Jesuit Father Kenneth A. Buddendorff died on Aug. 3, 2018, at the St. Alphonsus Rodriguez Pavilion in Grand Coteau, Louisiana. He was 88 years old, a Jesuit for 70 years and a priest for 57 years.
Born in New Orleans on Sept. 9, 1929, he was educated at St. Matthias Elementary School (1936-43) and Jesuit High School (1943-47), both in New Orleans. After graduation from high school, he attended Loyola University in New Orleans for one year (1947-48) before entering the Society on July 1, 1948 at St. Charles College in Grand Coteau, Louisiana. Following First Vows he studied humanities in Grand Coteau. He continued his studies at Spring Hill College in Mobile, Alabama, earning a B.A. in English (1954) and completing his philosophy requirements. His regency was at Jesuit College Preparatory in Dallas (1955-58). His theology studies were at St. Mary’s College in St. Marys, Kansas (1958-62) where he earned the S.T.L. (1962). He was ordained to the priesthood on June 14, 1961 at St. Joseph Chapel on the Spring Hill campus in Mobile. He made Tertianship at St. Stanislaus in Cleveland (1962-63) and pronounced final vows on August 15, 1965 at Immaculate Conception Church in New Orleans. During a sabbatical at the Institute of Spirituality and Worship at the Jesuit School of Theology in Berkeley, California (1976-77), he earned a Certificate in Theology Studies.
Fr. Buddendorff’s ministry included work in secondary and higher education, on the New Orleans Province staff and in retreat ministry. One of his major apostolates was working with the Christian Life Community, and he promoted it tirelessly and enthusiastically. His interest in and success with vocation promotion led him to be appointed the first full-time vocation director of the New Orleans Province, a post in which he served from 1966 to 1991. With his colleagues in other provinces, he helped pioneer many of the admissions practices that have evolved into the process now in place throughout the Conference.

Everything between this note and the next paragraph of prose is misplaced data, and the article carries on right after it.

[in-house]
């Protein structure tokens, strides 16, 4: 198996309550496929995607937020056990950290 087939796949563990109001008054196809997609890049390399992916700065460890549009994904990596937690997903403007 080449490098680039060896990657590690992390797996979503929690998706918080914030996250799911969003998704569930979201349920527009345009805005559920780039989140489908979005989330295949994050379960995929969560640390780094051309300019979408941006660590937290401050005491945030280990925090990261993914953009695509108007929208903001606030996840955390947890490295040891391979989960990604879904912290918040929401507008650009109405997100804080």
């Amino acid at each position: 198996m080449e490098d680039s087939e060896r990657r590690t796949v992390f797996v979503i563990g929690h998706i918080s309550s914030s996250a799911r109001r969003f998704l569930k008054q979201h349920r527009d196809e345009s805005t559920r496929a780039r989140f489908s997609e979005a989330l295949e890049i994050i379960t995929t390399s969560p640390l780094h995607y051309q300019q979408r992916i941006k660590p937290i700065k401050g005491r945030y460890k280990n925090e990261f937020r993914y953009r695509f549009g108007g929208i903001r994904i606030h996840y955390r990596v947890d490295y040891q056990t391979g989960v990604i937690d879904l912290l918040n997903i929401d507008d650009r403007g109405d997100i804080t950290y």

“Father Bud” was popular with students as a campus minister at both Jesuit high schools in New Orleans and Dallas and at Loyola University, where he served on the campus ministry team for many years. He worked for briefer periods as campus minister at Spring Hill College and at Southern University in Baton Rouge. He became deeply involved in the Spiritual Exercises when he became Director and Superior at Our Lady of the Oaks Retreat House in Grand Coteau (1997-2008). During those years he helped develop a program to train directors of the Spiritual Exercises, reflecting his keen interest in making the Exercises available as widely as possible in a way that empowered the laity.
While work with vocations and the CLC, as well as campus and retreat ministry, were hallmarks of Fr. Buddendorff’s priestly life, he served in several other roles as well, including Rector of the Jesuit community at Jesuit College Prep in Dallas (1991-97) and assistant Director at Ignatius Residence in New Orleans. When Fr. Charles O’Neill was appointed the first Vice-Provincial for Formation in the New Orleans Province, Fr. Buddendorff served as his Socius for two years (1970-72).
Fr. Buddendorff’s attitude was buoyant and joyful, always with a positive, enthusiastic manner that he was able to convey in his ministry. Many will remember the way in which he eased their entrance into the Society, often reassuring anxious parents and families. He was a strong believer in the Gospel’s message of justice and compassion, and these were often in his preaching. Above all, he was available for many works of the Society, embracing every mission given him to the best of his ability. In the reflection that he wrote for the observance of his 70 years as a Jesuit, he notes the various ministries in which he served, and he concludes: “Joy and love filled my life in each of these ministries.”
Fr. Buddendorff was preceded in death by his parents, Kenneth Buddendorff, Sr. and Marguerite Mumme Buddendorff, his brother James and his sister Doris Buddendorff White. He is survived by a sister-in-law, Mrs. Shirley Buddendorff Sanders.